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Dealing with feeling like an imposter. 

Once in a while, I find it difficult to do what I do. I’m lucky enough and forever grateful to be my own boss and run my own multi-faceted business, but that doesn’t stop me from falling prey to the Imposter Syndrome.

It often occurs thick and fast when having a post-work rundown of the day with my brother or when the girls and I get together and have that obligatory our-lives-suck-but-not-really chat. A feeling of ‘what on Earth am I doing?’. You see, I’ve experienced both sides: being my own boss, being a tiny cog in a huge company and I’ve even been the senior to an assistant and the Imposter Syndrome just strikes when it wants to. I guess the schooling system - the British one, by any means - prepares us for little else aside from to be spoonfed a curriculum, a regulated set of information. My work ethic and business head truly comes from my brilliant parents and from a handful of bright-minded and encouraging teachers, not from the system.

Without somebody to guide me and evaluate me (ironically this is something I, along with some hundreds of thousands of others, hated!) and generally set goals with me, at times I find it difficult to power through my working week. I work from home, sometimes in my office, most times in the living room. On some days, I can average 18 hours “at my desk”, on some days I work with three different clients as well as work on nurturing my own business, and other days I genuinely just cuddle my dog for multiple hours and do the laundry and clean the house for my parents. It’s part and package of my industry and profession, but right now, as I have an emptier day that’s consisted of an anaemia-induced 10am nap, a run to the DIY store, a puppy walk, helping my Mum pick up some bits and three coffees, I feel like an imposter. Is this in part due to scrolling through Twitter and seeing several fellow #Girlboss types nailing their days? Perhaps. But a thousand and one people would kill to command the direction of their own day, to have precious hours to spend with family and friends (I love my weekly coffee dates with Mama) and to be able to pamper my pup.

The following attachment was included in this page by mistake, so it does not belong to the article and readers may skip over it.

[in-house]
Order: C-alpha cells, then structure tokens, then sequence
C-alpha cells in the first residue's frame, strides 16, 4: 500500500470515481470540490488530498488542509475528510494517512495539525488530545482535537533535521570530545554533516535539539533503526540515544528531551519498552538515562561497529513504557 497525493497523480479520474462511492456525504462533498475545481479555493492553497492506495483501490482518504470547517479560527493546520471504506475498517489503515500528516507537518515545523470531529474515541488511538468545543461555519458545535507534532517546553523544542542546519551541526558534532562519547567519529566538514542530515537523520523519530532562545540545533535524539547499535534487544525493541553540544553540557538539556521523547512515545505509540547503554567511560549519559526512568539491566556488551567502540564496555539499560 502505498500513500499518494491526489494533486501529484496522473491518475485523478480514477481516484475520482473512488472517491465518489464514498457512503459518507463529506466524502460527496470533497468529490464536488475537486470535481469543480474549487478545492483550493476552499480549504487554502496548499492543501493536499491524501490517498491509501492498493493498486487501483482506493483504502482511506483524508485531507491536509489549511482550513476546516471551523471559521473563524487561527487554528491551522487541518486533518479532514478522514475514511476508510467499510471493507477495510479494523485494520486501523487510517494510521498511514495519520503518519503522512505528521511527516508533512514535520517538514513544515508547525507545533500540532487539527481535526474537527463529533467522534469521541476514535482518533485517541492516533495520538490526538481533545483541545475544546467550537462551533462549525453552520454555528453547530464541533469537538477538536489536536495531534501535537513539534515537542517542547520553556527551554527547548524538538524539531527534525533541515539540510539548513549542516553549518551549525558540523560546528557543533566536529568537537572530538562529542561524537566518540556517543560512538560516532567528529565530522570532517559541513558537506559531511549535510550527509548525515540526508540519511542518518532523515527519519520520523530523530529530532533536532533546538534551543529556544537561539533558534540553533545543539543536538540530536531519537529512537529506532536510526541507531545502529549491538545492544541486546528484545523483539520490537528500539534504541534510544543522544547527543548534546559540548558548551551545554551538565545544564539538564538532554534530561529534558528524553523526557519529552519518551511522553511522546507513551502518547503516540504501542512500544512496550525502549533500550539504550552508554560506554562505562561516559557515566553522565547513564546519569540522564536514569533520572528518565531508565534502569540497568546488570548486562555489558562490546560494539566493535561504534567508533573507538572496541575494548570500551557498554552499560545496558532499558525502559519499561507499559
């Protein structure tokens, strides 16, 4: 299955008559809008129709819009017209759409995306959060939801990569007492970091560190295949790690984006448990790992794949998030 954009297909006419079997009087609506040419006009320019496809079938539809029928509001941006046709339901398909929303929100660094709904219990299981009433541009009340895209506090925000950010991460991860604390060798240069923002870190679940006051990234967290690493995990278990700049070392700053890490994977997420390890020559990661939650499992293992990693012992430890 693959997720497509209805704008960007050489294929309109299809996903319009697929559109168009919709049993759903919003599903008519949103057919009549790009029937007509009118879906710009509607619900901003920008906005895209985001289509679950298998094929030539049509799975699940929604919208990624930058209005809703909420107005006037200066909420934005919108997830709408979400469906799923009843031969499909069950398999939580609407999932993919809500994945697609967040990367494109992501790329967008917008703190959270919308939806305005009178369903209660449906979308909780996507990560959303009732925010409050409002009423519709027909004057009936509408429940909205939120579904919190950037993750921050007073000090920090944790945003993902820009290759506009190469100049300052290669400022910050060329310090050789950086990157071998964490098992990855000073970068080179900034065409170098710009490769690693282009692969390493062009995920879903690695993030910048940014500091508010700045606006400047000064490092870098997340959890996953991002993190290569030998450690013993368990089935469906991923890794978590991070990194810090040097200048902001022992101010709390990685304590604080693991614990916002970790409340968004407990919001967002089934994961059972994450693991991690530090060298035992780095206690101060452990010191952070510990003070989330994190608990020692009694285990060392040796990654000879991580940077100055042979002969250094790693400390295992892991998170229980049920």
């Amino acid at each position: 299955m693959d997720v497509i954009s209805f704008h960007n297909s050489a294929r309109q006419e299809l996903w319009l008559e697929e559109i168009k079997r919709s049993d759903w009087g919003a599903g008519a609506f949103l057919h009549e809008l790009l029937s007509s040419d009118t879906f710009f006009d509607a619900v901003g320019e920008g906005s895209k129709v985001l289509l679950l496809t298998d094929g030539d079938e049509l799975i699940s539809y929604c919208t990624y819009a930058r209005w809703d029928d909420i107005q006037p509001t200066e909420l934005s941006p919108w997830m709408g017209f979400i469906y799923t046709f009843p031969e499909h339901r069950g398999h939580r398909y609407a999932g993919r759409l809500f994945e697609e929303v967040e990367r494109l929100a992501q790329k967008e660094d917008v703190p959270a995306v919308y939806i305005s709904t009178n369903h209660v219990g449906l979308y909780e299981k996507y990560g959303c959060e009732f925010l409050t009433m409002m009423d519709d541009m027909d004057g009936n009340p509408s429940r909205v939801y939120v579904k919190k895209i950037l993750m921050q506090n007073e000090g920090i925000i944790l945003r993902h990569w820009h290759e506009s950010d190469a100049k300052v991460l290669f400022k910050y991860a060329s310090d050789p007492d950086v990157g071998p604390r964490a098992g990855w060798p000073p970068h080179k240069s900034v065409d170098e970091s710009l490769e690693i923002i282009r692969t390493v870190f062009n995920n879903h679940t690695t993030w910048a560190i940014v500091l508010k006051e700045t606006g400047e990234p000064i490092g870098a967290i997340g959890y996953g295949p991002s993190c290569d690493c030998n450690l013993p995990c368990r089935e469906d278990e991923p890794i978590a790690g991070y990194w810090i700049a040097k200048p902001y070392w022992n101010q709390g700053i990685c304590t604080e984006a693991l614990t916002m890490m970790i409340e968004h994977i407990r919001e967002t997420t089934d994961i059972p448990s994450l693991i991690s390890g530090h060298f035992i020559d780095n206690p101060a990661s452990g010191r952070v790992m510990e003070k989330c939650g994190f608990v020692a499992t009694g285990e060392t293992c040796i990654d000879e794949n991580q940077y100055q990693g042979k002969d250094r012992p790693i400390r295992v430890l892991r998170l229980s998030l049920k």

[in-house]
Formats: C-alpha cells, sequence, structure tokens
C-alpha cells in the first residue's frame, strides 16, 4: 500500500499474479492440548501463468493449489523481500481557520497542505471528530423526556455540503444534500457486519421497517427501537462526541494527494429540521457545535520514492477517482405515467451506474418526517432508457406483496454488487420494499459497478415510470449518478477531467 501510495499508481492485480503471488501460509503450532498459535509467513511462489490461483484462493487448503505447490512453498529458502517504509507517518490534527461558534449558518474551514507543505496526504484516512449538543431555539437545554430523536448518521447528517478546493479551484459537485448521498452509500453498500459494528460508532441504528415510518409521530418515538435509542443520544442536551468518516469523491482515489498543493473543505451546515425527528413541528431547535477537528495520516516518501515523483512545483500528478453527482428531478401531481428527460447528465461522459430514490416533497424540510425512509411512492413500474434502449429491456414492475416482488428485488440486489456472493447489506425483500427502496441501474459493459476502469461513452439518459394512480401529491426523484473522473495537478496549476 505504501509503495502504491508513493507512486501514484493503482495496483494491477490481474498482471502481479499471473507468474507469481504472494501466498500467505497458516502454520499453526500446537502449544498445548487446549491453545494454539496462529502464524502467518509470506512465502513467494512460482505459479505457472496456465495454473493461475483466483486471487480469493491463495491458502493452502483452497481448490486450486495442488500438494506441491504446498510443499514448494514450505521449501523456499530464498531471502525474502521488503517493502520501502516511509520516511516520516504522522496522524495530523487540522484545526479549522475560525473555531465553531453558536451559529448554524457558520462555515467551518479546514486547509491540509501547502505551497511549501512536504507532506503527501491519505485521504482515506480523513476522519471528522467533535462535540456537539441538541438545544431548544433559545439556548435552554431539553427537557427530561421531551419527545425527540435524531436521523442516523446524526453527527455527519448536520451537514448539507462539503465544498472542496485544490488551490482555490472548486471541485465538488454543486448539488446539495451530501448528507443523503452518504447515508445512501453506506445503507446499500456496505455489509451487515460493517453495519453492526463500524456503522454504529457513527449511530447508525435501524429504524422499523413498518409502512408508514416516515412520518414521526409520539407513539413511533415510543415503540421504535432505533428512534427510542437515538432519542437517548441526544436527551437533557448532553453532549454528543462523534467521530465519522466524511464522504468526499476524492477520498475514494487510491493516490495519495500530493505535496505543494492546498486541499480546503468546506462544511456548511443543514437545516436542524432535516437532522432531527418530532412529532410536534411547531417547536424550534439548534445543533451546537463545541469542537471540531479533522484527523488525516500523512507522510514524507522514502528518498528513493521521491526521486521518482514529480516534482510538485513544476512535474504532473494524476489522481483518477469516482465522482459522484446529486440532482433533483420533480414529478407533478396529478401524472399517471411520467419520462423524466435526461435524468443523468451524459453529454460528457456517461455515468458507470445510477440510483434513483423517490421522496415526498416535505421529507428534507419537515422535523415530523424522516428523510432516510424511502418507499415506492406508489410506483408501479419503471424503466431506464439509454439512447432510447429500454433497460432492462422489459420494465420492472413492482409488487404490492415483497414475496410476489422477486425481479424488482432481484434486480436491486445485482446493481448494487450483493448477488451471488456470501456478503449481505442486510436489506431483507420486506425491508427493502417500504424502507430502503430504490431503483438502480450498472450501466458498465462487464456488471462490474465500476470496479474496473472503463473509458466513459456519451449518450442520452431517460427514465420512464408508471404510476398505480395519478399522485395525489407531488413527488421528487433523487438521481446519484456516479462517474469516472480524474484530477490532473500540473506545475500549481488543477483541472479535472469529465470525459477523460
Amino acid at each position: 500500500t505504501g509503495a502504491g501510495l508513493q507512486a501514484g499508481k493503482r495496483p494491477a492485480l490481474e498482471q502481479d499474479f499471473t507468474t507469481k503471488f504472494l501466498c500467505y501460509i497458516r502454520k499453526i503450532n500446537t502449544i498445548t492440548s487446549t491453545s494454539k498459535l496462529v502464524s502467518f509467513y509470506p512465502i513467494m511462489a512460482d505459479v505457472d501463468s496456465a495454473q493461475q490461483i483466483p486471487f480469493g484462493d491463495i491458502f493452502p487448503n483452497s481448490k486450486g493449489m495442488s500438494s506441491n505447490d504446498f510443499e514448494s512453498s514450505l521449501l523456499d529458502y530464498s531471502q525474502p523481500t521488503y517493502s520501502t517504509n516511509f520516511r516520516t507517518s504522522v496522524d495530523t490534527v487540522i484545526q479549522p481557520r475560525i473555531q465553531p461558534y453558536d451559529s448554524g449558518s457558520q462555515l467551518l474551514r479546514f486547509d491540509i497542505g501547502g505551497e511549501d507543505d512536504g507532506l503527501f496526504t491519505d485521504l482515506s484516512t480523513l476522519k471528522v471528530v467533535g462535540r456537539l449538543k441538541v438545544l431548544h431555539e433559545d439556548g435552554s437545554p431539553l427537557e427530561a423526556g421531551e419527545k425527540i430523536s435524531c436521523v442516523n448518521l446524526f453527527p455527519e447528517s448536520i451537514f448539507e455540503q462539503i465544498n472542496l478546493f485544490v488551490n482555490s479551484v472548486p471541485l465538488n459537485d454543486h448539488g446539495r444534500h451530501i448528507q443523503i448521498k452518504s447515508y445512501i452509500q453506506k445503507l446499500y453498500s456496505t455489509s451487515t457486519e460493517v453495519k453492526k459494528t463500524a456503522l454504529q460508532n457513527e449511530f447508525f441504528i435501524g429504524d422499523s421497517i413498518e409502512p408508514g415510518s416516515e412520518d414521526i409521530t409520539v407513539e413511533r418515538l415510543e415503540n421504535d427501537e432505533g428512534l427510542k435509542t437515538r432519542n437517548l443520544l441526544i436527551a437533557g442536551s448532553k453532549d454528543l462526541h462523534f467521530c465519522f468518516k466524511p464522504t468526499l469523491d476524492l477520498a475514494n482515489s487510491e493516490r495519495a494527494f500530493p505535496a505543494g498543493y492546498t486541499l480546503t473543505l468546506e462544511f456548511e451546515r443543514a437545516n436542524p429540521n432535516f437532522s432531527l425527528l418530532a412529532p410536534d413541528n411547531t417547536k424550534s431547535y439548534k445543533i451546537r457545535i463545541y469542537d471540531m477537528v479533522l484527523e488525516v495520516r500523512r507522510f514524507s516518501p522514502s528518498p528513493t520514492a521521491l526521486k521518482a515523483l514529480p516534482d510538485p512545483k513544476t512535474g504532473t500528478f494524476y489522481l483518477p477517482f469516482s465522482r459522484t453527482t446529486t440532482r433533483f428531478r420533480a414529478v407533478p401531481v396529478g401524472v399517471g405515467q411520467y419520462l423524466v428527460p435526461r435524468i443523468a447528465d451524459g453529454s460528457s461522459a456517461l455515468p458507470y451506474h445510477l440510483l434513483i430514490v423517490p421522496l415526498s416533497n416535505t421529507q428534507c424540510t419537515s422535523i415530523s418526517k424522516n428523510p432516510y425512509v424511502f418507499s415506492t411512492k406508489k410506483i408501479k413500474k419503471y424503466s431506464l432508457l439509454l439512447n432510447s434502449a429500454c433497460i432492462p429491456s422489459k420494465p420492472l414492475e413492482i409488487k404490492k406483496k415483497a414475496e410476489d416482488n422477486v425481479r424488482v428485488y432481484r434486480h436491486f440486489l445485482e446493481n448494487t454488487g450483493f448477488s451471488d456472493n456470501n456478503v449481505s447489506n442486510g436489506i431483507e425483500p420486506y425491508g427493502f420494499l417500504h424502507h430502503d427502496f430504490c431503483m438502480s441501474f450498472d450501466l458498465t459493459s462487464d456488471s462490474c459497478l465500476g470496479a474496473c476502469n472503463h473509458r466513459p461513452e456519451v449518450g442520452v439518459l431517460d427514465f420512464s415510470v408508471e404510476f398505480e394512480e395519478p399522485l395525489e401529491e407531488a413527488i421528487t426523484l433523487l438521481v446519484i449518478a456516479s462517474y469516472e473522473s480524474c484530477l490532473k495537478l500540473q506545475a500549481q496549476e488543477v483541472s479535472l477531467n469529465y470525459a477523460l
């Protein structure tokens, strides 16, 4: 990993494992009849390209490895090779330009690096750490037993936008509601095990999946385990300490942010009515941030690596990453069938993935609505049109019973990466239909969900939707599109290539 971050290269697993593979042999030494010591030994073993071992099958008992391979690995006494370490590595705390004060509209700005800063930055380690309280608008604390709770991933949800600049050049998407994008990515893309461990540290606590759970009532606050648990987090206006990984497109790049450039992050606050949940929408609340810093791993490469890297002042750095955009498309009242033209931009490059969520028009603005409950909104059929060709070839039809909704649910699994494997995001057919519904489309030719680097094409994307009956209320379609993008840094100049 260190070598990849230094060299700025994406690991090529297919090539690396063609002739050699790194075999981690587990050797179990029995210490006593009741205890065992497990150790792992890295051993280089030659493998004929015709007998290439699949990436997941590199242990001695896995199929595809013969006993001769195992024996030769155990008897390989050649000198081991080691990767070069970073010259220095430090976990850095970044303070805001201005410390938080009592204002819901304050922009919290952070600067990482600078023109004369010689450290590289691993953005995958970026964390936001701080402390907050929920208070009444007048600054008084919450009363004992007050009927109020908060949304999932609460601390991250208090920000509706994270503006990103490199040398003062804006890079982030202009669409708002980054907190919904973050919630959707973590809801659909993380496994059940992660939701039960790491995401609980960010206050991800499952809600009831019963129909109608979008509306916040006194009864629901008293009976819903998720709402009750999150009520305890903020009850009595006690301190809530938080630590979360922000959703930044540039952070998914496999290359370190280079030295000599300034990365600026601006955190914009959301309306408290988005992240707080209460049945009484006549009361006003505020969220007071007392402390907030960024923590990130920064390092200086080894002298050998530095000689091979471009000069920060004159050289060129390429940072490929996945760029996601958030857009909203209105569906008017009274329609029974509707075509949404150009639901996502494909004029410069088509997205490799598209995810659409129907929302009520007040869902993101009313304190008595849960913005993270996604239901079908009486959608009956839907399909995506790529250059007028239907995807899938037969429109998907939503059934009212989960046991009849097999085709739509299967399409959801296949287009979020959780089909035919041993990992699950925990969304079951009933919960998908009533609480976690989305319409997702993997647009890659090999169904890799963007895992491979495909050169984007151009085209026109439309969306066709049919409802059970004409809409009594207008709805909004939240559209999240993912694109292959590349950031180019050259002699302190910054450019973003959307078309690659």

Imposter Syndrome is such a tough one to crack. Nowadays I try to soothe and quell thoughts of imposter-ism by remembering the reasons I started this path in the first place; by picking up the phone and being reassured by my little sister and by my boyfriend that I’m actually pretty bloody great at what I do; by realising I’m SO lucky to be in this position. And sometimes just with a bonus puppy cuddle.

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